“Danube so blue, / so bright and blue" - Johann Strauss the Son’s “An der schönen blauen Donau”

15 February 1867, Johann Strauss the Son’s “An der schönen blauen Donau” (“The Blue Danube”) was performed for the first time in Vienna.
“Danube so blue, / so bright and blue, / through vale and field / you flow so calm, / our Vienna / greets you, / your silver stream / through all the lands / you merry the heart /with your beautiful shores. (Franz von Gernerth, lyrics to the “Blue Danube” from 1889)

A detail of the Austrian painter Raimund Ritter von Wichera’s (1862 – 1925) wonderfully kitschy imagination of “Johann Strauss in Elysium”*

The waltz was democratic. A counterdraft to aristocratic French dances, not without irony, since the French were busy beheading their own aristocracy when the waltz became popular at the turn of the 18th century and dance halls opened in Vienna that accommodated literally thousands of waltzing couples. The British, in splendid isolation, were a bit slow on the uptake, but during the Regency and after the war, the waltz became all the rage, was considered quite racy and Lord Byron, not exactly an expert on dancing himself, did strike the pose of a “country gentleman of midland country” and got a bit exited about the new-fangled nonsense in his poem “The Waltz” along with the German origins of the dance and nonsense and insensibility of House Hanover, but at least the latter was to be expected. Nonetheless, the triumphant advance of the waltz from John O’Groats to Siberia was inexorable. By mid-19th century, it was still regarded as a wee bit risqué with skirts slightly lifted and couples dancing rather close together, while especially the Viennese Waltz became, in the words of the contemporary music critic Eduard Hanslick, the “Marseillaise of the heart“ and Johann Strauss, ingenious apical ancestor of Viennese composers, claimed that the Waltz saved Vienna the revolution. At least a serious one. The situation in the Austro-Hungarian Empire might have been hopeless, but it was never quite serious. Not with the waltz.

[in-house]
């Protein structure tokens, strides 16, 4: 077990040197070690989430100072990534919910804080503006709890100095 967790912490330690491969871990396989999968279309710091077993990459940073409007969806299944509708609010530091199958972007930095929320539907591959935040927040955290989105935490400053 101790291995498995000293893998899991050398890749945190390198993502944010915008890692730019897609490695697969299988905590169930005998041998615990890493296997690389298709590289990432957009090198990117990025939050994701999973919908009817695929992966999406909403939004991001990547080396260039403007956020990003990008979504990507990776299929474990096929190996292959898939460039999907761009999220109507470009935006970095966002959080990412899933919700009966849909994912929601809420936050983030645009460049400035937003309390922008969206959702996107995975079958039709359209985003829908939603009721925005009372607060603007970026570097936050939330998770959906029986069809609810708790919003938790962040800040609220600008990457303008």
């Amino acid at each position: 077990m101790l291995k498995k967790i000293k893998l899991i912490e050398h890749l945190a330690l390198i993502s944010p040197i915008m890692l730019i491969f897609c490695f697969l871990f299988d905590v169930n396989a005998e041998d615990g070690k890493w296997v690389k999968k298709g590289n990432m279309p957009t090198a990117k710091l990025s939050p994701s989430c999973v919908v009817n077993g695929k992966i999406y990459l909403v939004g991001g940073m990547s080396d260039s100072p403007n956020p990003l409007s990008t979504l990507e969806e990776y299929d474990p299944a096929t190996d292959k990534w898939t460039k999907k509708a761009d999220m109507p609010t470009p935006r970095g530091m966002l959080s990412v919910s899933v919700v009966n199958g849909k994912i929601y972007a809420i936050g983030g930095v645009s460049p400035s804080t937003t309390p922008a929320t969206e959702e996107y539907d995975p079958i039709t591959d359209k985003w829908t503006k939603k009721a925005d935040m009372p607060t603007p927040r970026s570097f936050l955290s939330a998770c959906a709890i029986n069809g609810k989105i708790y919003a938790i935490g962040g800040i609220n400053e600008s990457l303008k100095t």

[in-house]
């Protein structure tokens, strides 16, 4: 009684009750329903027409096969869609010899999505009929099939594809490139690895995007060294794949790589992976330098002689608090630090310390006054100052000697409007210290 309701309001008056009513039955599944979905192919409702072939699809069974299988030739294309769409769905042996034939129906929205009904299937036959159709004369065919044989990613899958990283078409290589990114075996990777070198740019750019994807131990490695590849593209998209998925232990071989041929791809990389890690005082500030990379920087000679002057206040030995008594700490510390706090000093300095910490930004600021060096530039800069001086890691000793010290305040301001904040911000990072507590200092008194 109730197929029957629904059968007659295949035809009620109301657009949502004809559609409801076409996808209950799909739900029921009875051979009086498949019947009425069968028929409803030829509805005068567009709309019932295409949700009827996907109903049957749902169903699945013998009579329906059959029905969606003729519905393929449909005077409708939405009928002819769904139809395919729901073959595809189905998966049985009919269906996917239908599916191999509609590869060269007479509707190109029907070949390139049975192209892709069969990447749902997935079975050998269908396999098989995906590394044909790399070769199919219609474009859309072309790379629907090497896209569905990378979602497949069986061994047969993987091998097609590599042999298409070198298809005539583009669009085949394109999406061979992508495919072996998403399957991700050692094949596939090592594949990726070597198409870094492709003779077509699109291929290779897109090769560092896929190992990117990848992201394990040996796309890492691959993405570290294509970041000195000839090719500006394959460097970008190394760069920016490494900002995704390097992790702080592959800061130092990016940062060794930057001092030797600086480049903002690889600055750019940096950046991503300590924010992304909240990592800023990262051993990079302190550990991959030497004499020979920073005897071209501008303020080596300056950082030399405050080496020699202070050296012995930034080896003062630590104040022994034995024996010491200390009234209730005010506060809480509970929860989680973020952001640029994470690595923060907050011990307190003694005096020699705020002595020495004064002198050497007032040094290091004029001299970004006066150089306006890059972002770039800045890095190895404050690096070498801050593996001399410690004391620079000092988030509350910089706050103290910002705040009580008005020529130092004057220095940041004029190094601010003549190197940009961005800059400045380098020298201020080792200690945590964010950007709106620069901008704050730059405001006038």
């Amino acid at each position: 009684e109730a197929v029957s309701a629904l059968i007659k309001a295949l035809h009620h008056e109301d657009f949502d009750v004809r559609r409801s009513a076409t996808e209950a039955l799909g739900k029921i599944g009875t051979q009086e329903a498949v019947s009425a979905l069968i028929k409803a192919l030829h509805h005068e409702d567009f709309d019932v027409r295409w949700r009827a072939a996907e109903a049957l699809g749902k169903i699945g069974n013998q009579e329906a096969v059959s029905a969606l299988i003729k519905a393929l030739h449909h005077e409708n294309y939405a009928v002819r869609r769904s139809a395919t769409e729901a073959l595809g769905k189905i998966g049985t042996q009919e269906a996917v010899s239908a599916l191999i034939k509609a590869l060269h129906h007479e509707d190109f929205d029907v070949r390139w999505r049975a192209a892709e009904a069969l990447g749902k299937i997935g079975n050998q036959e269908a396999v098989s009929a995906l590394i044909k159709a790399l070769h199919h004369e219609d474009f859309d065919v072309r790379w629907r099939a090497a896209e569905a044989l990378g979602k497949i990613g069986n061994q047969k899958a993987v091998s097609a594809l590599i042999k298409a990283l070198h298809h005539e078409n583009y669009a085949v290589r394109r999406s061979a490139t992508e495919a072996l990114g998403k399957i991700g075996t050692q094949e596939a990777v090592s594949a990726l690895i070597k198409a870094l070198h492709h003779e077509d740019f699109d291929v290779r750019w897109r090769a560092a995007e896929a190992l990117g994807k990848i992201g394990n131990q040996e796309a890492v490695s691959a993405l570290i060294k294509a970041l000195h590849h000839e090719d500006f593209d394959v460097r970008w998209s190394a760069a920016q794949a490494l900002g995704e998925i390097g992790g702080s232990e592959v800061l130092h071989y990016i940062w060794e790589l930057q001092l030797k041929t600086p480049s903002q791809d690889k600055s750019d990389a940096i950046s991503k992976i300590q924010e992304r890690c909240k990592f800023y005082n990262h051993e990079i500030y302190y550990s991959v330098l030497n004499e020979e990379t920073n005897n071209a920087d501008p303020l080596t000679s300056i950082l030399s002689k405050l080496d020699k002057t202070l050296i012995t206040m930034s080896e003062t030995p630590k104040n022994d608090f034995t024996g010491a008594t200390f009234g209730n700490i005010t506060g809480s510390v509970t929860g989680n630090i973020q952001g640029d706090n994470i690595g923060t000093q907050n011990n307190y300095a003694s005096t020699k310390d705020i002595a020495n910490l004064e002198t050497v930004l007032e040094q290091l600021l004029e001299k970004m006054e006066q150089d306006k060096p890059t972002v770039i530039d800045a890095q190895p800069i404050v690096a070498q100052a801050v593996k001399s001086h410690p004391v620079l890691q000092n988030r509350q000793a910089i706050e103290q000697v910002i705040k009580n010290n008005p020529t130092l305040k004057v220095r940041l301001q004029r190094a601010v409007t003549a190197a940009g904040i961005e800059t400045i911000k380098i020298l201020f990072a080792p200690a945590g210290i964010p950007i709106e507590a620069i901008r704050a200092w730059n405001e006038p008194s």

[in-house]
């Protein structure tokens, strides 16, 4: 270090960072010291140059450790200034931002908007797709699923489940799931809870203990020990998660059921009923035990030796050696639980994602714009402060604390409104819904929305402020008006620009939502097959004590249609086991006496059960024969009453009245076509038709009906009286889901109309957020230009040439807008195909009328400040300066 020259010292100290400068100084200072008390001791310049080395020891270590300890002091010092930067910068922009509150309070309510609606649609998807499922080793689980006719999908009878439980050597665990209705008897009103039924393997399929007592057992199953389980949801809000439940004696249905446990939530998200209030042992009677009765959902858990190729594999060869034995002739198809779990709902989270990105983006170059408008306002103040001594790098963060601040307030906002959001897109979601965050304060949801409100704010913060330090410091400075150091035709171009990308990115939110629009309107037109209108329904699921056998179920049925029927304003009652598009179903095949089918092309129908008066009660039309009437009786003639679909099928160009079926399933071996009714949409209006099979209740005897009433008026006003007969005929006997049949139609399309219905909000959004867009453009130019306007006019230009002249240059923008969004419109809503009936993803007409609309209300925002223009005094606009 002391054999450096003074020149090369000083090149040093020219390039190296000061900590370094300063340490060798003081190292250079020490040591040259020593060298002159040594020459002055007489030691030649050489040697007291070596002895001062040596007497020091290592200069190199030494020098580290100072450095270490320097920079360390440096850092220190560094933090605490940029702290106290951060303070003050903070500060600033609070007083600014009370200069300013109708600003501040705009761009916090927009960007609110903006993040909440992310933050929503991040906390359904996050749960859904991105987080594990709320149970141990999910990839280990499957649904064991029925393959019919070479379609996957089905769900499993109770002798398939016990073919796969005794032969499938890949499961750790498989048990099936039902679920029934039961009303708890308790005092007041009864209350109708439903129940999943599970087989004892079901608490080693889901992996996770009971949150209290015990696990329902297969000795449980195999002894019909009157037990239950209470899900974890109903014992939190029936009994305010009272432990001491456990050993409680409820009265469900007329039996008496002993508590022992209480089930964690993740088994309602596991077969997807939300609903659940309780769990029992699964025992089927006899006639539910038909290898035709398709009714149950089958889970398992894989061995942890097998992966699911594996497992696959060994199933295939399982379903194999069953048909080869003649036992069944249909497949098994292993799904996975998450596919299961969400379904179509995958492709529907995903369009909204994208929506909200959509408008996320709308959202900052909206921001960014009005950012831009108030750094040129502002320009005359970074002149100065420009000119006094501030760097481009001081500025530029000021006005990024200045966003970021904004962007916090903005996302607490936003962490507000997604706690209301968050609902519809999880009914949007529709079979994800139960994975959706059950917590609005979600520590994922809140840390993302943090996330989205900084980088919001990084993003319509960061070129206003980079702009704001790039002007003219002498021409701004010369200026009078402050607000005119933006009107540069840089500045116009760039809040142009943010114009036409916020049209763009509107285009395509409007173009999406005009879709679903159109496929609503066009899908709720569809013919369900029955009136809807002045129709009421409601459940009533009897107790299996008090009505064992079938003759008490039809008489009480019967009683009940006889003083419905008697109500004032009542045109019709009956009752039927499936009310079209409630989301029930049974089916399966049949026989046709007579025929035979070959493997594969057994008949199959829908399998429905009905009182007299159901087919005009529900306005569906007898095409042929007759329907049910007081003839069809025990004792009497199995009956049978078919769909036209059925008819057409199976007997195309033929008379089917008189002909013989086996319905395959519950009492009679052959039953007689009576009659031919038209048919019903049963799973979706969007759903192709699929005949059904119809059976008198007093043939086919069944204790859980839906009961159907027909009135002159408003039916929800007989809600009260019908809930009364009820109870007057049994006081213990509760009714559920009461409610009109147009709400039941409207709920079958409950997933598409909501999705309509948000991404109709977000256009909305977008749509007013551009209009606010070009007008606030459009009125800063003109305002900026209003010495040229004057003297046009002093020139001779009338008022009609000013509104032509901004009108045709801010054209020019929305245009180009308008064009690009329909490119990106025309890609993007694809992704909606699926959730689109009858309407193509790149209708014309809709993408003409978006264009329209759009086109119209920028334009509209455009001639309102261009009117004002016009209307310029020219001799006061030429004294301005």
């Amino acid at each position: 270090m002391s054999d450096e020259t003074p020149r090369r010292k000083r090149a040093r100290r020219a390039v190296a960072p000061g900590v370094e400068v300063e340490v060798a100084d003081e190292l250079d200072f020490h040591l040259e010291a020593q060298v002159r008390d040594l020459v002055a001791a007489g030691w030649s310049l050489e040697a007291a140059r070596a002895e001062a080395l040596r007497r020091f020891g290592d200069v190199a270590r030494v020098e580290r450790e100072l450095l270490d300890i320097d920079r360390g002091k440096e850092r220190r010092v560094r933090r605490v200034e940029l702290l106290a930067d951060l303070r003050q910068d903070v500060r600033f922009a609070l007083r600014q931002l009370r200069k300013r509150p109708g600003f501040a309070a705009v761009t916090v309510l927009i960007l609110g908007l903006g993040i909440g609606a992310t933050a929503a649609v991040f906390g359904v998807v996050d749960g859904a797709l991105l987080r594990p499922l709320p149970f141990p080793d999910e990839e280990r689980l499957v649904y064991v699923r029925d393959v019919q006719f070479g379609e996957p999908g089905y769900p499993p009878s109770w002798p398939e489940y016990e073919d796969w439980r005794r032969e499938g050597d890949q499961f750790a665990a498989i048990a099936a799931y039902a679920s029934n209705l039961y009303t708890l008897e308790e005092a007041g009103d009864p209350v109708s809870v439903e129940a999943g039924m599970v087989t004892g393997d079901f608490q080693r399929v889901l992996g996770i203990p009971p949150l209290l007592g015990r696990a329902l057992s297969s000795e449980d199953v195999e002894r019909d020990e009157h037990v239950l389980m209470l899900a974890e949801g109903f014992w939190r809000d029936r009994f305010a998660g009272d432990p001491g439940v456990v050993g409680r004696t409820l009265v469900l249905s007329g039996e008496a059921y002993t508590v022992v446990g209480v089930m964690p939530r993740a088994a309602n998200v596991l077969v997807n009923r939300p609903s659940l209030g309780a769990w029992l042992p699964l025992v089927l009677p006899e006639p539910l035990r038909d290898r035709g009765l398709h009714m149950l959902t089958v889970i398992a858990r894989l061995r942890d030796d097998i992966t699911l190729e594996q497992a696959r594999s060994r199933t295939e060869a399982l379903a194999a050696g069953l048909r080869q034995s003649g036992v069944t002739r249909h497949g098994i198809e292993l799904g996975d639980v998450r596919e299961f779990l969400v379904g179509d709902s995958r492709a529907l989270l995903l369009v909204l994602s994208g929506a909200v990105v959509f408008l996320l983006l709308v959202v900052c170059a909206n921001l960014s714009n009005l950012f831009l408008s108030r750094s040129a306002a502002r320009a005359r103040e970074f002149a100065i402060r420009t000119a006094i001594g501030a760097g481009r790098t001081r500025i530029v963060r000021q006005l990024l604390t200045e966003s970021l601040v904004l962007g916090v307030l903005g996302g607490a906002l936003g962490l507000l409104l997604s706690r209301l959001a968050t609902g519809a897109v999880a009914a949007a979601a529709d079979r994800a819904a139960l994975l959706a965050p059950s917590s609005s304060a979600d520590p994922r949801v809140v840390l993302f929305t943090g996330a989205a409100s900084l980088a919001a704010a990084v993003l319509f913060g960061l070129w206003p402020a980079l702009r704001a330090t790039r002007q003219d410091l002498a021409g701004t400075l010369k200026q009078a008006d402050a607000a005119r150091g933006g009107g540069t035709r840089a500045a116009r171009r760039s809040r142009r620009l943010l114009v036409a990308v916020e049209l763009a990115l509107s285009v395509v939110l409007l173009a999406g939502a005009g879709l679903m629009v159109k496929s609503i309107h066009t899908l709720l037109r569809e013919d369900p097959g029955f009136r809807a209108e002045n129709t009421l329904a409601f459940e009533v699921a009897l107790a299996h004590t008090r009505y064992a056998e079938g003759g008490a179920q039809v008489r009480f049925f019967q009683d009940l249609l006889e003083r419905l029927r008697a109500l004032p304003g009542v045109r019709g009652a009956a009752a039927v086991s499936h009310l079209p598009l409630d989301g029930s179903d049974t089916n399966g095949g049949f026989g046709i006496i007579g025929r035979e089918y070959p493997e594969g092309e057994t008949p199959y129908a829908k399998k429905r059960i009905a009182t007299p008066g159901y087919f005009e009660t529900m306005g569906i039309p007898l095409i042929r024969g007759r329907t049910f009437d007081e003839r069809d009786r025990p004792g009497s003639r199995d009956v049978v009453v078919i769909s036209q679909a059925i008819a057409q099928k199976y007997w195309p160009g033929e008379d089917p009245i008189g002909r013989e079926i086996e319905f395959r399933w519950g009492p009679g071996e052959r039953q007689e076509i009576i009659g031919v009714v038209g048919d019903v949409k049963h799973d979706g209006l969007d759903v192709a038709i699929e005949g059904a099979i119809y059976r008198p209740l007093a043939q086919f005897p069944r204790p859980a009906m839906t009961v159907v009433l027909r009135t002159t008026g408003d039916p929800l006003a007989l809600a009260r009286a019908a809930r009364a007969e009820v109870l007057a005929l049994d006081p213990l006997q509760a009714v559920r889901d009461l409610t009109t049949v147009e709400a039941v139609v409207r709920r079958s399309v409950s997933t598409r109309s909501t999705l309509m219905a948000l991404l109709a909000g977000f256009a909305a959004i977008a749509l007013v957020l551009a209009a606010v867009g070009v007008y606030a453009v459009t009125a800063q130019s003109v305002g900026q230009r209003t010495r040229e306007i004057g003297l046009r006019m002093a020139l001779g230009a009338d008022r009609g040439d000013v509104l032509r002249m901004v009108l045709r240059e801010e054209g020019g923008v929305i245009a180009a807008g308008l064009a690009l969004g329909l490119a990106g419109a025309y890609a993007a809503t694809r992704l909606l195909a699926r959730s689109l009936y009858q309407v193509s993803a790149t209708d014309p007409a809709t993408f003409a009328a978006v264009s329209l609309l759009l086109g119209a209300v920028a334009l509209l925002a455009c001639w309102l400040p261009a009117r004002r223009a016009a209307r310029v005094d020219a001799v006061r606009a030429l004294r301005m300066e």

Wilhelm Gause (1853 - 1916): "Ball in der Wiener Hofburg" (1900)

And while the Austrians got a serious trashing by the Northerners at the Battle of Königgrätz in 1866 and the consequently lost Austro-Prussian War ended any Habsburgian aspirations to rule again over the headwaters of the Danube west of Passau forever, at least the majority of carnival balls of 1867 in Vienna were cancelled. Johann Strauss the Son already had a new waltz in his composer’s drawer that was about to premier on the occasion and together with the Vienna men’s choir, they agreed to perform the piece with lyrics in a song recital two weeks before Rose Monday. It was “An der schönen blauen Donau”, the “Blue Danube”, and the original lyrics ended with the words “Was nutzt das Bedauern, / das Trauern, / Drum froh und lustig seid!“ (“What use is sorrow / mourning / thus, be happy and gay“). The “Blue Danube” became a smashing success and for the first time Austrian newspapers used the now well-known German word for a hit song, “Schlager”. The premiere of the piece in its now popular variant as orchestra waltz took place during the International Exposition of 1867 in Paris half a year later and gained world fame as “Le beau Danube bleu“ 

There is an anecdote about Brahms, who, asked by Strauss’ stepdaughter for an autograph, had written the first bars of the “Blue Danube” and added Alas! not by Johannes Brahms. And while the piece got new, more patriotic lyrics in 1889, the original Viennese charm and irony of the first version was never quite lost, along with the tale, that the idea of singing songs about the beautiful Blue Danube originated in the picture of a French regiment in their blue uniforms pushed into the river and drowned there in 1809 during the Napoleonic Wars, a typical example of “Wiener Schmäh”, Viennese snide humour. Kubrick had revived the tune in his epic “2001”, even for non-Austrians and classical music refuseniks and the “Blue Danube” is still broadcasted on New Years Eve all over Austria and forms an encore piece of the famous Vienna New Year's Concert, something of an unofficial national anthem.

* The whole painting in its sugar-coated splendour can be seen here:


And more about the “Blue Danube” on